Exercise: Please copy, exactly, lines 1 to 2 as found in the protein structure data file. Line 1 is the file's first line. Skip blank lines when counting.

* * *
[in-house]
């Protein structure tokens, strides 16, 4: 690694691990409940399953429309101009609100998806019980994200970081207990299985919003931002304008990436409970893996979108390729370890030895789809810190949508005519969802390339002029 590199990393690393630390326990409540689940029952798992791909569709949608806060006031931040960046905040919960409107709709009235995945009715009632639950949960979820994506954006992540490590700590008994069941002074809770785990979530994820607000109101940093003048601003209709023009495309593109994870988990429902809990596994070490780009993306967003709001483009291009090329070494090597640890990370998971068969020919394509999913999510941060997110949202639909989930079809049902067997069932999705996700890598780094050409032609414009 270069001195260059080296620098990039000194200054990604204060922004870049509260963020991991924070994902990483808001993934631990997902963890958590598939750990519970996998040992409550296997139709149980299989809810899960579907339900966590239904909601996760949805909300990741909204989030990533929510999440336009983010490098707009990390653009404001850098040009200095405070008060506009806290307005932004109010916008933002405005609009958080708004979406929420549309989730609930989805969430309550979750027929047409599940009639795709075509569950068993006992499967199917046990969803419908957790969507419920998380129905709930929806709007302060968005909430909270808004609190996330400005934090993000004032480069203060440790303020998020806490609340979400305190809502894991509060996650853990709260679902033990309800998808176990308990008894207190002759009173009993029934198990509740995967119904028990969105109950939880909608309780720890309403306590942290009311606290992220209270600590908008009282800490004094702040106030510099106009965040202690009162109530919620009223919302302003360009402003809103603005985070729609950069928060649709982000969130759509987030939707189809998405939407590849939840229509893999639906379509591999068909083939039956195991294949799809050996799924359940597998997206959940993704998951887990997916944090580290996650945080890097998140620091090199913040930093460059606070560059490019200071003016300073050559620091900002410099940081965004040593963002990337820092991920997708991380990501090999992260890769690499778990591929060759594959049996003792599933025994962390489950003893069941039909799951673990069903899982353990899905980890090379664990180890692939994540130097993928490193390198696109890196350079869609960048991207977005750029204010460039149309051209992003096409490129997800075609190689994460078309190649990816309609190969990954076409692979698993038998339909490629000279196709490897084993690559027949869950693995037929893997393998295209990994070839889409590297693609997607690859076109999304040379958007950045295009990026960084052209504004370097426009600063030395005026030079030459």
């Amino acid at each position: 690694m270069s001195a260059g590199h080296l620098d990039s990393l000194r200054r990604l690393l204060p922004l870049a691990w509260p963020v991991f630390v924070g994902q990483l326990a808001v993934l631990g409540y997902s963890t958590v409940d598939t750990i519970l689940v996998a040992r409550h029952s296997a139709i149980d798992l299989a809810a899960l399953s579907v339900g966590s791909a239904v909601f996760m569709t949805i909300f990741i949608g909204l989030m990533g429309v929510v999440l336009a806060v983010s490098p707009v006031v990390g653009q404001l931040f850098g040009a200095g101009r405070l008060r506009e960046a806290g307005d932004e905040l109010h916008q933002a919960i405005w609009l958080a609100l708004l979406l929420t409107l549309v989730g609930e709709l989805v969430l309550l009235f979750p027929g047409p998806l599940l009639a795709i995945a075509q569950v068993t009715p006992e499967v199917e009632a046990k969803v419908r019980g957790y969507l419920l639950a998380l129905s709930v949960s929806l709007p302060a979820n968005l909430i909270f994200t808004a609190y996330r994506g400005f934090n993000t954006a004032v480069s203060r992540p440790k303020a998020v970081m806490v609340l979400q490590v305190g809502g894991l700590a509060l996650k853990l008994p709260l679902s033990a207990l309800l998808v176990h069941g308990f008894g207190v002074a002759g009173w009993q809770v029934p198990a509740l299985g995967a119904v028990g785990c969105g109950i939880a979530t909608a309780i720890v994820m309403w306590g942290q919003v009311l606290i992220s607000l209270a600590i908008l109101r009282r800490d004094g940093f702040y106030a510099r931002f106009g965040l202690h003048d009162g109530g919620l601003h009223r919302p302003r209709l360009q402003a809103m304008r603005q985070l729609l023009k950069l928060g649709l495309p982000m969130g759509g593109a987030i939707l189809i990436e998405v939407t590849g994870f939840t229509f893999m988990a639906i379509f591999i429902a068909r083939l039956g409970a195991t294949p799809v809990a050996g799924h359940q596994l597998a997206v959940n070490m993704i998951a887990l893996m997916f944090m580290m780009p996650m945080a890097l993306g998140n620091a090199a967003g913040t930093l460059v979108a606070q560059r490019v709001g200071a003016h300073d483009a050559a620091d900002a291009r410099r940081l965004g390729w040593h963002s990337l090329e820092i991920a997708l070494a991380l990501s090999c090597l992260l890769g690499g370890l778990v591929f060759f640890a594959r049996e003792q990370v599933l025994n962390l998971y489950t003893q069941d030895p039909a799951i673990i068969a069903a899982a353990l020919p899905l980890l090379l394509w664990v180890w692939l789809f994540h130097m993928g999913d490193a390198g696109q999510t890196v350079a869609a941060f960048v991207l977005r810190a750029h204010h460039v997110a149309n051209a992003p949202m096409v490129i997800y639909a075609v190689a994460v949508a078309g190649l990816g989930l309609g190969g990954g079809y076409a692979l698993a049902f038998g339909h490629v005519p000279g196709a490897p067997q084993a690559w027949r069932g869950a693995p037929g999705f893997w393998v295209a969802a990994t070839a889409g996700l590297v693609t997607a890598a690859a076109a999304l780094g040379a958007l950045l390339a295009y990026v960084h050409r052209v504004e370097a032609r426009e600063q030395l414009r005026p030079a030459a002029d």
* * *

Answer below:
[in-house]
């Protein structure tokens, strides 16, 4: 690694691990409940399953429309101009609100998806019980994200970081207990299985919003931002304008990436409970893996979108390729370890030895789809810190949508005519969802390339002029 590199990393690393630390326990409540689940029952798992791909569709949608806060006031931040960046905040919960409107709709009235995945009715009632639950949960979820994506954006992540490590700590008994069941002074809770785990979530994820607000109101940093003048601003209709023009495309593109994870988990429902809990596994070490780009993306967003709001483009291009090329070494090597640890990370998971068969020919394509999913999510941060997110949202639909989930079809049902067997069932999705996700890598780094050409032609414009 270069001195260059080296620098990039000194200054990604204060922004870049509260963020991991924070994902990483808001993934631990997902963890958590598939750990519970996998040992409550296997139709149980299989809810899960579907339900966590239904909601996760949805909300990741909204989030990533929510999440336009983010490098707009990390653009404001850098040009200095405070008060506009806290307005932004109010916008933002405005609009958080708004979406929420549309989730609930989805969430309550979750027929047409599940009639795709075509569950068993006992499967199917046990969803419908957790969507419920998380129905709930929806709007302060968005909430909270808004609190996330400005934090993000004032480069203060440790303020998020806490609340979400305190809502894991509060996650853990709260679902033990309800998808176990308990008894207190002759009173009993029934198990509740995967119904028990969105109950939880909608309780720890309403306590942290009311606290992220209270600590908008009282800490004094702040106030510099106009965040202690009162109530919620009223919302302003360009402003809103603005985070729609950069928060649709982000969130759509987030939707189809998405939407590849939840229509893999639906379509591999068909083939039956195991294949799809050996799924359940597998997206959940993704998951887990997916944090580290996650945080890097998140620091090199913040930093460059606070560059490019200071003016300073050559620091900002410099940081965004040593963002990337820092991920997708991380990501090999992260890769690499778990591929060759594959049996003792599933025994962390489950003893069941039909799951673990069903899982353990899905980890090379664990180890692939994540130097993928490193390198696109890196350079869609960048991207977005750029204010460039149309051209992003096409490129997800075609190689994460078309190649990816309609190969990954076409692979698993038998339909490629000279196709490897084993690559027949869950693995037929893997393998295209990994070839889409590297693609997607690859076109999304040379958007950045295009990026960084052209504004370097426009600063030395005026030079030459």